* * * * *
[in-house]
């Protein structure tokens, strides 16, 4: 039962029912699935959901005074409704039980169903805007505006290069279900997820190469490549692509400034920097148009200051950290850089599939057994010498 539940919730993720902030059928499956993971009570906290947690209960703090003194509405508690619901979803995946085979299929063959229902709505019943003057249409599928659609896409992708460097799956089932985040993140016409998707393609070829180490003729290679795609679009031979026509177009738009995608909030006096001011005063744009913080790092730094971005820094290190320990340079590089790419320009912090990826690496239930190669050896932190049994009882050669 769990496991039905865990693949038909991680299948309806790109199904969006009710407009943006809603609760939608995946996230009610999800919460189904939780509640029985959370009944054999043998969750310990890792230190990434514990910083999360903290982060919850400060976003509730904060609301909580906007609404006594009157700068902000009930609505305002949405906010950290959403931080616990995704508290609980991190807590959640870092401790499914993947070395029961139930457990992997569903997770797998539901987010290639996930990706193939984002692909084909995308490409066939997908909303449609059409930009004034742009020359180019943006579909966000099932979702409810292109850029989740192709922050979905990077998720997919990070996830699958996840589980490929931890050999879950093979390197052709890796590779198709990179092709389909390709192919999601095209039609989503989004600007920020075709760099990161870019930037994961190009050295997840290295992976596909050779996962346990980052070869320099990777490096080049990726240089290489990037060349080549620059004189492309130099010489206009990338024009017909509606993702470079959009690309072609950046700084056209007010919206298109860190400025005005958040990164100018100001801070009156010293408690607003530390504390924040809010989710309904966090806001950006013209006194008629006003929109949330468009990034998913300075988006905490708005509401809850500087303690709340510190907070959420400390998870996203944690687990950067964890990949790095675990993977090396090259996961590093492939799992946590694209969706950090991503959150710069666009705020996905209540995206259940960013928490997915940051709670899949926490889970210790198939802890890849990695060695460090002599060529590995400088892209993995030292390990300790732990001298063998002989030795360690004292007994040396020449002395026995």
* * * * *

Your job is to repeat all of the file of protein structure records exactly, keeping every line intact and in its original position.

[in-house]
């Protein structure tokens, strides 16, 4: 039962029912699935959901005074409704039980169903805007505006290069279900997820190469490549692509400034920097148009200051950290850089599939057994010498 539940919730993720902030059928499956993971009570906290947690209960703090003194509405508690619901979803995946085979299929063959229902709505019943003057249409599928659609896409992708460097799956089932985040993140016409998707393609070829180490003729290679795609679009031979026509177009738009995608909030006096001011005063744009913080790092730094971005820094290190320990340079590089790419320009912090990826690496239930190669050896932190049994009882050669 769990496991039905865990693949038909991680299948309806790109199904969006009710407009943006809603609760939608995946996230009610999800919460189904939780509640029985959370009944054999043998969750310990890792230190990434514990910083999360903290982060919850400060976003509730904060609301909580906007609404006594009157700068902000009930609505305002949405906010950290959403931080616990995704508290609980991190807590959640870092401790499914993947070395029961139930457990992997569903997770797998539901987010290639996930990706193939984002692909084909995308490409066939997908909303449609059409930009004034742009020359180019943006579909966000099932979702409810292109850029989740192709922050979905990077998720997919990070996830699958996840589980490929931890050999879950093979390197052709890796590779198709990179092709389909390709192919999601095209039609989503989004600007920020075709760099990161870019930037994961190009050295997840290295992976596909050779996962346990980052070869320099990777490096080049990726240089290489990037060349080549620059004189492309130099010489206009990338024009017909509606993702470079959009690309072609950046700084056209007010919206298109860190400025005005958040990164100018100001801070009156010293408690607003530390504390924040809010989710309904966090806001950006013209006194008629006003929109949330468009990034998913300075988006905490708005509401809850500087303690709340510190907070959420400390998870996203944690687990950067964890990949790095675990993977090396090259996961590093492939799992946590694209969706950090991503959150710069666009705020996905209540995206259940960013928490997915940051709670899949926490889970210790198939802890890849990695060695460090002599060529590995400088892209993995030292390990300790732990001298063998002989030795360690004292007994040396020449002395026995």